Raising from VCs - a process guide for first-time founders

TRC 014: Raising from VCs - What to know and how to prepare

investment readiness vc venture capital Jul 20, 2023

Read time: 4 mins

Venture capital can be a vital resource for founders seeking to grow their startup.

If you are a founder considering raising from VCs for the first time, the process can be opaque at best, outright confusing at worst.

Here is our simple guide to the process to help you understand what you are in for.

It assumes you have sent a deck or got an introduction that has lead to a first meeting.


Stage 1: Initial Meeting

Behind the Scenes

Before you meet, VCs review your:

  • pitch deck
  • financial projections
  • market opportunity

They'll discuss the potential investment among their partners and associates, assessing whether it aligns with their investment thesis (It’s good for you to do your research on this before you reach out for the first time).

Actions for Founders

Prepare to answer questions about your business, team, competitive landscape, and financial projections.

Be clear and concise and emphasise the strengths of your team.

Your personal background and reasons for starting the business will also be significant discussion points.


Stage 2: Basic Analysis

Behind the Scenes

VCs conduct a deeper analysis of your financials, product roadmap, and competitive landscape.

They will likely run financial models to project your company's growth and assess competitive threats.

It's common for VCs to talk to customers, employees, and other stakeholders during this stage.

Actions for Founders

Provide the VCs with access to your financials, product roadmap, and competitive analysis.

Be responsive to their inquiries and ready to share and defend your financial projections, including your unit economics.

Speed and accuracy of response do wonders for building confidence.


Stage 3: Due Diligence

Behind the Scenes

At this stage, VCs conduct a thorough investigation of your company, covering financial, legal, and operational aspects.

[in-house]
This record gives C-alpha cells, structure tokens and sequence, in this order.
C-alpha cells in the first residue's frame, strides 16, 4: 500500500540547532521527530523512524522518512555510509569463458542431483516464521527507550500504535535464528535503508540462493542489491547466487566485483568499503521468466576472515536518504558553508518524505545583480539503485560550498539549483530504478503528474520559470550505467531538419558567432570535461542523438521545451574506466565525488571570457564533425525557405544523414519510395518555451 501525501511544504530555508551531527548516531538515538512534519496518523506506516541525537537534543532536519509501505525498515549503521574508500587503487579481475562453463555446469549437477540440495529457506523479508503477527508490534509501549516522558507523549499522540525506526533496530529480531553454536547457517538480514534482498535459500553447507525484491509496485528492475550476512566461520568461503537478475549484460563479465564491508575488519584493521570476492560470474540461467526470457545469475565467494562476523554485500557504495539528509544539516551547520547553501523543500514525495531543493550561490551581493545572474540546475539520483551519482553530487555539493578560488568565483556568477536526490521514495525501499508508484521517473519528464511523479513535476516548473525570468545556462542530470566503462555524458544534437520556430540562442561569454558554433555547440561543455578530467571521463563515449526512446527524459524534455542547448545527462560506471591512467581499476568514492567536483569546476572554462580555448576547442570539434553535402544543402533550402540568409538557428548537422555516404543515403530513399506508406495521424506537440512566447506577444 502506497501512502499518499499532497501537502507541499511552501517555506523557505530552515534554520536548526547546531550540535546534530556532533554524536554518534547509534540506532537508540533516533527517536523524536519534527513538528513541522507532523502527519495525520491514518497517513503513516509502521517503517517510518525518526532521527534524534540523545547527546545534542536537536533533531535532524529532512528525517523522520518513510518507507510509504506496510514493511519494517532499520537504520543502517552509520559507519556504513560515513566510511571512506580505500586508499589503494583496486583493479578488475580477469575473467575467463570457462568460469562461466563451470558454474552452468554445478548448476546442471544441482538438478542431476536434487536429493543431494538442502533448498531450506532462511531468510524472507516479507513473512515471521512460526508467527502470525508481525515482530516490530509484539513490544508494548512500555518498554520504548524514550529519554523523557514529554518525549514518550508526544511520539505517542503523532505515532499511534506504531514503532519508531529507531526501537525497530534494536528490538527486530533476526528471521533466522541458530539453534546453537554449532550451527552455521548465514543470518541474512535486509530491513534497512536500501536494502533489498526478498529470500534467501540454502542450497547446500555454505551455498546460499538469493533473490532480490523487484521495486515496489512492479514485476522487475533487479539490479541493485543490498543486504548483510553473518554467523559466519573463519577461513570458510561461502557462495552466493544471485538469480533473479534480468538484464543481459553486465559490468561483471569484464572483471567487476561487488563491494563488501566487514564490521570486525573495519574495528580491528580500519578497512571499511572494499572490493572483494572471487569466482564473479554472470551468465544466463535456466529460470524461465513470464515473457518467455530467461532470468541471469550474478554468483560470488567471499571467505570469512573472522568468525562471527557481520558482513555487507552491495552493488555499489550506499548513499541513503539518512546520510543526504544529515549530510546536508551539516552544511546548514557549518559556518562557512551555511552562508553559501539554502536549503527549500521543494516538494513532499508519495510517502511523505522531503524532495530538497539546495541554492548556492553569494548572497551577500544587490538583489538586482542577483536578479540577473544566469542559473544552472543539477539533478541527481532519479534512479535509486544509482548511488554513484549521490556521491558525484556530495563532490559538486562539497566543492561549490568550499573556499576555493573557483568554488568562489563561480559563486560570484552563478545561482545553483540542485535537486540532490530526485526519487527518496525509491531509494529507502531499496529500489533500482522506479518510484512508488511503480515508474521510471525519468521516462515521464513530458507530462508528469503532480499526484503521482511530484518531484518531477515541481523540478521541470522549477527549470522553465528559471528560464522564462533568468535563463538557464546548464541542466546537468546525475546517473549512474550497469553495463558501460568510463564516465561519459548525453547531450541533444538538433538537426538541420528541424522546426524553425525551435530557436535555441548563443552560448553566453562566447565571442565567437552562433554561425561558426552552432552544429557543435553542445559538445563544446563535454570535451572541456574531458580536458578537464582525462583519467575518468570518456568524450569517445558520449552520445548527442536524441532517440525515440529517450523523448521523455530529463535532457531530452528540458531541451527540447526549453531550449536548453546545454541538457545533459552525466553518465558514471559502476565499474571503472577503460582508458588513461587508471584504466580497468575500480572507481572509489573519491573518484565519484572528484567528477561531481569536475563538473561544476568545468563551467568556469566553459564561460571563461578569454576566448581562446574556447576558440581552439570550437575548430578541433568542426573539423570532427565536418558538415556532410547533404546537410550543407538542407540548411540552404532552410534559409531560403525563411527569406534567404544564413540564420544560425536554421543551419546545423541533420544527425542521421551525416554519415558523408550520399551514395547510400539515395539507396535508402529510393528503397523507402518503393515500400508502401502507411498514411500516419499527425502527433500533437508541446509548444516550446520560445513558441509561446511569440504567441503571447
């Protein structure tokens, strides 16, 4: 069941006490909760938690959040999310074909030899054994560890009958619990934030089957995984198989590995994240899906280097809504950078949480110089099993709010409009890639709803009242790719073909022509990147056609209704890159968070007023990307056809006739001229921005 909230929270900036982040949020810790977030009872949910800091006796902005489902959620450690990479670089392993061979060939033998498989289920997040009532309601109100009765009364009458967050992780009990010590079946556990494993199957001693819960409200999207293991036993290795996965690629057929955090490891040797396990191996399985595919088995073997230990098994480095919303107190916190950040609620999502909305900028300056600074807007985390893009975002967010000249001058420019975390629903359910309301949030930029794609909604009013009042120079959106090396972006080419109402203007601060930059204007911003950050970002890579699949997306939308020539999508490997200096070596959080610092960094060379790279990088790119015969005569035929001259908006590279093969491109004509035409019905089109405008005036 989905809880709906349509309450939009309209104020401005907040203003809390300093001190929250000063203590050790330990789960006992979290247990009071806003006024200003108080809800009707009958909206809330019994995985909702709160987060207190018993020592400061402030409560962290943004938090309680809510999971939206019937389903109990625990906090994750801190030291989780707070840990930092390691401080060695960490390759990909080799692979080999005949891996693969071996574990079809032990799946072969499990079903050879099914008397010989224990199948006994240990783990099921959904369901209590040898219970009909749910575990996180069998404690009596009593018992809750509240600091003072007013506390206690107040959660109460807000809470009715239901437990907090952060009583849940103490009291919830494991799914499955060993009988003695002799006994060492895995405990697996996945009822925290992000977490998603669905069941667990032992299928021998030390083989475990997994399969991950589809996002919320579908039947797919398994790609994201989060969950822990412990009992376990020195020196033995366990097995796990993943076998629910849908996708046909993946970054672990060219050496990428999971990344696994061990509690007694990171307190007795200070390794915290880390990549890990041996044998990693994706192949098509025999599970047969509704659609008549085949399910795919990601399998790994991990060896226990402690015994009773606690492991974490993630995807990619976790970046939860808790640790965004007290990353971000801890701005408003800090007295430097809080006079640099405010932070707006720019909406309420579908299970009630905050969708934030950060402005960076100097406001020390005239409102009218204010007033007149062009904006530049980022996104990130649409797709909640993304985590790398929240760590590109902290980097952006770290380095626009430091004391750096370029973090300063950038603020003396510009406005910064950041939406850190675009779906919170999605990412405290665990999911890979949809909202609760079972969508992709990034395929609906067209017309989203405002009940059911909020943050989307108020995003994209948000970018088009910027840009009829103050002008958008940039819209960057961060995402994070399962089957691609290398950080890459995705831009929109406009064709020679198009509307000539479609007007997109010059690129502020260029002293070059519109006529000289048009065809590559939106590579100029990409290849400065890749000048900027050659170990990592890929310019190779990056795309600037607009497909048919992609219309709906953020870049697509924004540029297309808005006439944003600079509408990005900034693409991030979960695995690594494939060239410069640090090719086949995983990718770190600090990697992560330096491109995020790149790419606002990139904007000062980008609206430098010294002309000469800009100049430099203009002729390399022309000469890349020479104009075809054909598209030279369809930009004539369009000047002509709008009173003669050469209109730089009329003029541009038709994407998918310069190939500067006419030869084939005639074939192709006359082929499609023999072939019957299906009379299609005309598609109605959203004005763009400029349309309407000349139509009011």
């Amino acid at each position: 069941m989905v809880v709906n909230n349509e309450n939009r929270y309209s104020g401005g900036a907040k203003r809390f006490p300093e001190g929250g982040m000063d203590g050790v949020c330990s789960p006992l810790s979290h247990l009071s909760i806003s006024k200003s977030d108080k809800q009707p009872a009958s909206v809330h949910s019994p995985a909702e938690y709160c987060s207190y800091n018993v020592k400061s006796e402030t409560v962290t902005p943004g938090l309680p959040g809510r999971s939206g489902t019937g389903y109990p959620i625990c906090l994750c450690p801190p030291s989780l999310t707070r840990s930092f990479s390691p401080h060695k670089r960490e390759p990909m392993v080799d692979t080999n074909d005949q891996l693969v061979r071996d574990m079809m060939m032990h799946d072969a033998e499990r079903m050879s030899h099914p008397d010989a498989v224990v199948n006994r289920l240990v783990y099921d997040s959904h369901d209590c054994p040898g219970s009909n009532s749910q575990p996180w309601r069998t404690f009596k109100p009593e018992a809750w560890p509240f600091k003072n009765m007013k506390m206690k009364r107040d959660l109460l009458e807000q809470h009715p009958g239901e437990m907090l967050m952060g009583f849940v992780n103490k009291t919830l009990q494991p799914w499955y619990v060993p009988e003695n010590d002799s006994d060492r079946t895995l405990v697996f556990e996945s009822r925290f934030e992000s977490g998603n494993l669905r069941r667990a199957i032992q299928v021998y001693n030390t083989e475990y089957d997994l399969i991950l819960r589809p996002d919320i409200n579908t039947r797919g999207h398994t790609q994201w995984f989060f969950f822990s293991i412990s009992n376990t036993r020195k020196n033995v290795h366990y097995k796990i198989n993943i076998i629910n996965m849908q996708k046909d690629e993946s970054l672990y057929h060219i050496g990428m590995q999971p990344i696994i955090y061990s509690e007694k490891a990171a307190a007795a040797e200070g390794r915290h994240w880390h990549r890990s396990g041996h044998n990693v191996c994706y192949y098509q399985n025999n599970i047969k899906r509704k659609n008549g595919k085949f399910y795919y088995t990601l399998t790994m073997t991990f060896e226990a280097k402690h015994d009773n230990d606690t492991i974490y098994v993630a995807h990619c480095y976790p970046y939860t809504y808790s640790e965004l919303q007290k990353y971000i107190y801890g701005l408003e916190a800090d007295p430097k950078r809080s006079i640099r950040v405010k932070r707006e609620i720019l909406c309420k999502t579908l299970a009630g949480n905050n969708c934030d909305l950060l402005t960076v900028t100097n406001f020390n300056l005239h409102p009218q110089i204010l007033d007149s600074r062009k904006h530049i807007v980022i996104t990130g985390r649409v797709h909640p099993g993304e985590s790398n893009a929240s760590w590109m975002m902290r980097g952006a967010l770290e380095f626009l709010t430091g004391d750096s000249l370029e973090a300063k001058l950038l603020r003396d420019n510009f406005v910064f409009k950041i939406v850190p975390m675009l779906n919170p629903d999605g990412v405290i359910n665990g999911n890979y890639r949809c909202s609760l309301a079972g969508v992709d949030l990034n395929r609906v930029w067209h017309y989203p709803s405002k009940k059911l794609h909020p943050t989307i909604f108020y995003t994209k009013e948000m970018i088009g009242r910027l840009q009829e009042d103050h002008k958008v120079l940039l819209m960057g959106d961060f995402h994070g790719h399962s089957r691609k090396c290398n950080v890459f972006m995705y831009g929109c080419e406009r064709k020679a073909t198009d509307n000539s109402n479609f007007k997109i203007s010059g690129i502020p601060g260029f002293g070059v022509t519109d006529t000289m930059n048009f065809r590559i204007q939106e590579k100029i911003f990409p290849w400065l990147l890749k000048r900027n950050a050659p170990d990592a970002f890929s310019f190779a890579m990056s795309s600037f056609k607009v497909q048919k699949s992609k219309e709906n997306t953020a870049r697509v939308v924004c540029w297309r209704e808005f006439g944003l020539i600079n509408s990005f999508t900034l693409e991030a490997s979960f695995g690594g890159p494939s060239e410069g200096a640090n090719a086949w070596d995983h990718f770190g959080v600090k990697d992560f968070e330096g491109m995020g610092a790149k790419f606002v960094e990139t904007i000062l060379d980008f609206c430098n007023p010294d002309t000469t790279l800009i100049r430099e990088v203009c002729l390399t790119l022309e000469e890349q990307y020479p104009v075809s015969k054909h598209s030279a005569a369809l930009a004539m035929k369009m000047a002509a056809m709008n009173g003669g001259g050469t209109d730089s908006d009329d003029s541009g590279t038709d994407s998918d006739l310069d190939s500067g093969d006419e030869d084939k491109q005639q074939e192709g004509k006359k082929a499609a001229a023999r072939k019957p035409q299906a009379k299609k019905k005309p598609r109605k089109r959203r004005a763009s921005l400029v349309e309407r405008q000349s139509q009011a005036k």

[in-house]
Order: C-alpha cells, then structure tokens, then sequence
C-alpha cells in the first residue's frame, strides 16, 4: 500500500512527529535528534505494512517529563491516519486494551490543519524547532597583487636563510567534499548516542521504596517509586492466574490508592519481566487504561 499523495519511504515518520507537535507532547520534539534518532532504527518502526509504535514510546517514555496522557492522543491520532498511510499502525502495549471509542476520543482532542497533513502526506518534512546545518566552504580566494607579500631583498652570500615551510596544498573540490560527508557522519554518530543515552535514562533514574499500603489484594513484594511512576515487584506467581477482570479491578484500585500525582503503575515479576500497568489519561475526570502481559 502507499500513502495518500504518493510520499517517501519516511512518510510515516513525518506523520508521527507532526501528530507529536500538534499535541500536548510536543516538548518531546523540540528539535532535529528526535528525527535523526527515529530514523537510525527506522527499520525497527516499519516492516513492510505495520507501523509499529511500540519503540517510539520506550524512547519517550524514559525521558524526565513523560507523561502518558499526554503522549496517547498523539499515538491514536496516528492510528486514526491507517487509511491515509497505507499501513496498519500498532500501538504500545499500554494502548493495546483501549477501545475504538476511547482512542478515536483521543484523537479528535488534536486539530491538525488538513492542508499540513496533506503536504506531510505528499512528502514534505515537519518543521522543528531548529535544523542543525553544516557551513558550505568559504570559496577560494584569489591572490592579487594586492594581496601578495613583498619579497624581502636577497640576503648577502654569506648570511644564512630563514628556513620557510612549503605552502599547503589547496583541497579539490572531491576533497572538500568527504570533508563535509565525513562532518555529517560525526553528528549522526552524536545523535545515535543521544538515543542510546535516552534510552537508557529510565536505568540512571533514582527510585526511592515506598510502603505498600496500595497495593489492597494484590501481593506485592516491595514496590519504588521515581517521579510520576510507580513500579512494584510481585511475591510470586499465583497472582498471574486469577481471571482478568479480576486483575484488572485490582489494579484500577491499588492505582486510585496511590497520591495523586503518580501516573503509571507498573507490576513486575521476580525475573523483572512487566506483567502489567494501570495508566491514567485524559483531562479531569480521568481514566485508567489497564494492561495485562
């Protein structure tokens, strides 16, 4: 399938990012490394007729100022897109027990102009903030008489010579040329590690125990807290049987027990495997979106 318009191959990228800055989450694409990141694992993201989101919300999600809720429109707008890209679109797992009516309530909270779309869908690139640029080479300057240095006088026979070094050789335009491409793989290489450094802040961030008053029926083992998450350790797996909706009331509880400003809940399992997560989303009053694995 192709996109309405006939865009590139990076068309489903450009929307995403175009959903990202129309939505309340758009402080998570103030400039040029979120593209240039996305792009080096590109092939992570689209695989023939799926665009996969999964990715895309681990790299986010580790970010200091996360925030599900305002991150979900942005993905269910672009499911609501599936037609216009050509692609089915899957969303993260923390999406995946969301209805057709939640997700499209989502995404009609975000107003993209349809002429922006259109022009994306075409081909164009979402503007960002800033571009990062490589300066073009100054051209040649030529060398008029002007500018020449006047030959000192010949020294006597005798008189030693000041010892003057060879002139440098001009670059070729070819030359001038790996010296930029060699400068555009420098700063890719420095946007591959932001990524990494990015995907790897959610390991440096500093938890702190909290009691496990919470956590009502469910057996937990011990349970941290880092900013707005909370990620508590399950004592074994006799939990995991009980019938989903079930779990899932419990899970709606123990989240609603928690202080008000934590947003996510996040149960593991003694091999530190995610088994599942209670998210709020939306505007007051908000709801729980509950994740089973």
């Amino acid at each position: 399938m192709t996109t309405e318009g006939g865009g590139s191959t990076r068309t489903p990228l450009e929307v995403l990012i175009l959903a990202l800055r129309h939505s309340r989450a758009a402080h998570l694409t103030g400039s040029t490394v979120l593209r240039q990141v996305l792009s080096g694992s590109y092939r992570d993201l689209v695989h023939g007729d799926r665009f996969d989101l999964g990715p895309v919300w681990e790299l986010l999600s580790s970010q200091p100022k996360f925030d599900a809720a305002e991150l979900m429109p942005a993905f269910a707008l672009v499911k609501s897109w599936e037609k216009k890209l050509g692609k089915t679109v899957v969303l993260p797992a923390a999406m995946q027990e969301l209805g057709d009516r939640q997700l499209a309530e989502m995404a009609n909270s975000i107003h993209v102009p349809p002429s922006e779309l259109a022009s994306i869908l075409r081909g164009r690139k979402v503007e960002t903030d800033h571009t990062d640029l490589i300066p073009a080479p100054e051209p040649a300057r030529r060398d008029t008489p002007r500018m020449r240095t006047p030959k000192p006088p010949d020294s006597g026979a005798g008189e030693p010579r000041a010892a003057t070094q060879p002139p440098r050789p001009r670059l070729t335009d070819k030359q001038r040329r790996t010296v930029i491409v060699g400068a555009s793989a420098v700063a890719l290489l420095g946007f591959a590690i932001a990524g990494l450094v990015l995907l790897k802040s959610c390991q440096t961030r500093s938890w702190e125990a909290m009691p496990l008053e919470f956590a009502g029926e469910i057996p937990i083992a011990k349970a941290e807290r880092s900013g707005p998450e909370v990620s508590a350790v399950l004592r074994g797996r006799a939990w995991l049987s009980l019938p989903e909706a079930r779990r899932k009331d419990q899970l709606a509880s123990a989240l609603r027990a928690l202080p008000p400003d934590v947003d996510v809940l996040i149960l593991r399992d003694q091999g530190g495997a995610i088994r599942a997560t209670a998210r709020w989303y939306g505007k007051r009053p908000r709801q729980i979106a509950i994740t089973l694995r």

Financial due diligence includes reviewing financial statements and tax returns.

Legal due diligence involves checking contracts and intellectual property, while operational due diligence looks at the company's operations, such as product development and customer support.

Actions for Founders

Be honest and transparent, providing VCs with the necessary information and supporting documentation.

Respond promptly to questions.


Stage 4: Partner Meeting

Behind the Scenes

VC partners meet to discuss the investment opportunity - this is the investment committee or IC stage.

They weigh the risks and rewards, discuss your company's strengths and weaknesses, the potential for growth, and the terms of the investment.

Actions for Founders

Be patient as VCs need time to make a decision.

Be prepared to answer any additional questions.


After the Term Sheet: What Founders Need to Know

1. Due Diligence: Pre and Post Term Sheet

Pre term sheet diligence involves all the steps outlined above.

If all goes well, the VC firm might offer a term sheet, which outlines the proposed terms of the investment.

It’s important to know that a term sheet is non-binding. At this stage, an investor can back out at any moment.

Most investors who give you a term sheet will want to make an investment, but they will dig deeper for any red flags that mean they shouldn’t invest.

After the term sheet is agreed upon, VCs will proceed with post-term sheet due diligence, where they carry out an in-depth examination of your company’s legal, financial, and operational status.

As a founder, you should prepare by having your data room in order, priming your legal team, and keeping non-lead investors informed.

2. Negotiation and Legal Process

After due diligence, you will engage in negotiations to finalise the investment agreement.

Ensure that you have competent legal support during this process. It’s particularly important to make sure that your lawyers have been through the process with your type of business before.

3. Closing and Funding

The investment agreement (and other legal documents such as articles) is signed, and the funding is transferred once negotiations are complete.


Beware: The Dangers of a Term Sheet that is too early

Signing a term sheet too early can lead to a "hostage negotiation."

While you're off the market, your prospective investors are creating alternatives by looking at other companies.

If the VCs decide to change the deal terms after due diligence, you may be in a challenging position.

Before you sign a term sheet, ensure that business diligence is complete.

Ask the right questions, such as the status of investment approval, reasons for their interest, and any other necessary steps post term sheet signing.

Also, prepare for legal diligence by being honest, disclosing all relevant information, and having your lawyers review all necessary documents.

Before signing the term sheet, find out what due diligence tasks remain and work on completing as many as you can.


We hope that helps you understand a little more about what you are in for.



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